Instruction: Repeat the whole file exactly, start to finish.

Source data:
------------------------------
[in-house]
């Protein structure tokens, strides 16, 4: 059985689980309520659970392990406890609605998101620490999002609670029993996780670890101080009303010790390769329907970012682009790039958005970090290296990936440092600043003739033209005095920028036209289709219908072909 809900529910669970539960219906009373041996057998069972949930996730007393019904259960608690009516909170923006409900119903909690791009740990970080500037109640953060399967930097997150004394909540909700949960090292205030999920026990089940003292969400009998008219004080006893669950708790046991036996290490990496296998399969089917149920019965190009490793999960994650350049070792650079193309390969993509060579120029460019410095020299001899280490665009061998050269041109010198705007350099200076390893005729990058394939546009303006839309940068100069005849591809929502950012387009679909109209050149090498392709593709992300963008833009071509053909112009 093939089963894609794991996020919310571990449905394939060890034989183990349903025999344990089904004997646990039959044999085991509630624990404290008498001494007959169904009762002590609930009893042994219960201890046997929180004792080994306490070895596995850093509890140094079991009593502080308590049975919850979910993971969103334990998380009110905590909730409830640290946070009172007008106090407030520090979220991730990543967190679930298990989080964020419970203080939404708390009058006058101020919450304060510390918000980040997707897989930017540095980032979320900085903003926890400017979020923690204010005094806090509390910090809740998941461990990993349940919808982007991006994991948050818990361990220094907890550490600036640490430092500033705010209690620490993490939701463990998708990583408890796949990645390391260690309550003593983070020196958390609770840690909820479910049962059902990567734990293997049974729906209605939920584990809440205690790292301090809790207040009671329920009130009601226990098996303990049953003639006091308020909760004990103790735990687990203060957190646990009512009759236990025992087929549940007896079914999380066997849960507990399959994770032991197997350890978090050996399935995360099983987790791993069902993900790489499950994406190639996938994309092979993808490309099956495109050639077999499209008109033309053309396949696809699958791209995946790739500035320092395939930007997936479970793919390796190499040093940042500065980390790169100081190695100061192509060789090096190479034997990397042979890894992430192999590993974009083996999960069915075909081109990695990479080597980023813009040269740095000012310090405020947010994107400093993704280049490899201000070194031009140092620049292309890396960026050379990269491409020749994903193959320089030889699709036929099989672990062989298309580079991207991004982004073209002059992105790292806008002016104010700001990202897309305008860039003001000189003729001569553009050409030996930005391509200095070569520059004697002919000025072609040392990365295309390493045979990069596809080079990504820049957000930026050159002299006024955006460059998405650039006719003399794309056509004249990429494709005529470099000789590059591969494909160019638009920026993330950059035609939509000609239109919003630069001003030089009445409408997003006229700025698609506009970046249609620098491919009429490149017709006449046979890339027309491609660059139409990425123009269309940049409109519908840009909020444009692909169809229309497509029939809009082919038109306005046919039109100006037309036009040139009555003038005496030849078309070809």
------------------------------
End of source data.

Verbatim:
[in-house]
């Protein structure tokens, strides 16, 4: 059985689980309520659970392990406890609605998101620490999002609670029993996780670890101080009303010790390769329907970012682009790039958005970090290296990936440092600043003739033209005095920028036209289709219908072909 809900529910669970539960219906009373041996057998069972949930996730007393019904259960608690009516909170923006409900119903909690791009740990970080500037109640953060399967930097997150004394909540909700949960090292205030999920026990089940003292969400009998008219004080006893669950708790046991036996290490990496296998399969089917149920019965190009490793999960994650350049070792650079193309390969993509060579120029460019410095020299001899280490665009061998050269041109010198705007350099200076390893005729990058394939546009303006839309940068100069005849591809929502950012387009679909109209050149090498392709593709992300963008833009071509053909112009 093939089963894609794991996020919310571990449905394939060890034989183990349903025999344990089904004997646990039959044999085991509630624990404290008498001494007959169904009762002590609930009893042994219960201890046997929180004792080994306490070895596995850093509890140094079991009593502080308590049975919850979910993971969103334990998380009110905590909730409830640290946070009172007008106090407030520090979220991730990543967190679930298990989080964020419970203080939404708390009058006058101020919450304060510390918000980040997707897989930017540095980032979320900085903003926890400017979020923690204010005094806090509390910090809740998941461990990993349940919808982007991006994991948050818990361990220094907890550490600036640490430092500033705010209690620490993490939701463990998708990583408890796949990645390391260690309550003593983070020196958390609770840690909820479910049962059902990567734990293997049974729906209605939920584990809440205690790292301090809790207040009671329920009130009601226990098996303990049953003639006091308020909760004990103790735990687990203060957190646990009512009759236990025992087929549940007896079914999380066997849960507990399959994770032991197997350890978090050996399935995360099983987790791993069902993900790489499950994406190639996938994309092979993808490309099956495109050639077999499209008109033309053309396949696809699958791209995946790739500035320092395939930007997936479970793919390796190499040093940042500065980390790169100081190695100061192509060789090096190479034997990397042979890894992430192999590993974009083996999960069915075909081109990695990479080597980023813009040269740095000012310090405020947010994107400093993704280049490899201000070194031009140092620049292309890396960026050379990269491409020749994903193959320089030889699709036929099989672990062989298309580079991207991004982004073209002059992105790292806008002016104010700001990202897309305008860039003001000189003729001569553009050409030996930005391509200095070569520059004697002919000025072609040392990365295309390493045979990069596809080079990504820049957000930026050159002299006024955006460059998405650039006719003399794309056509004249990429494709005529470099000789590059591969494909160019638009920026993330950059035609939509000609239109919003630069001003030089009445409408997003006229700025698609506009970046249609620098491919009429490149017709006449046979890339027309491609660059139409990425123009269309940049409109519908840009909020444009692909169809229309497509029939809009082919038109306005046919039109100006037309036009040139009555003038005496030849078309070809």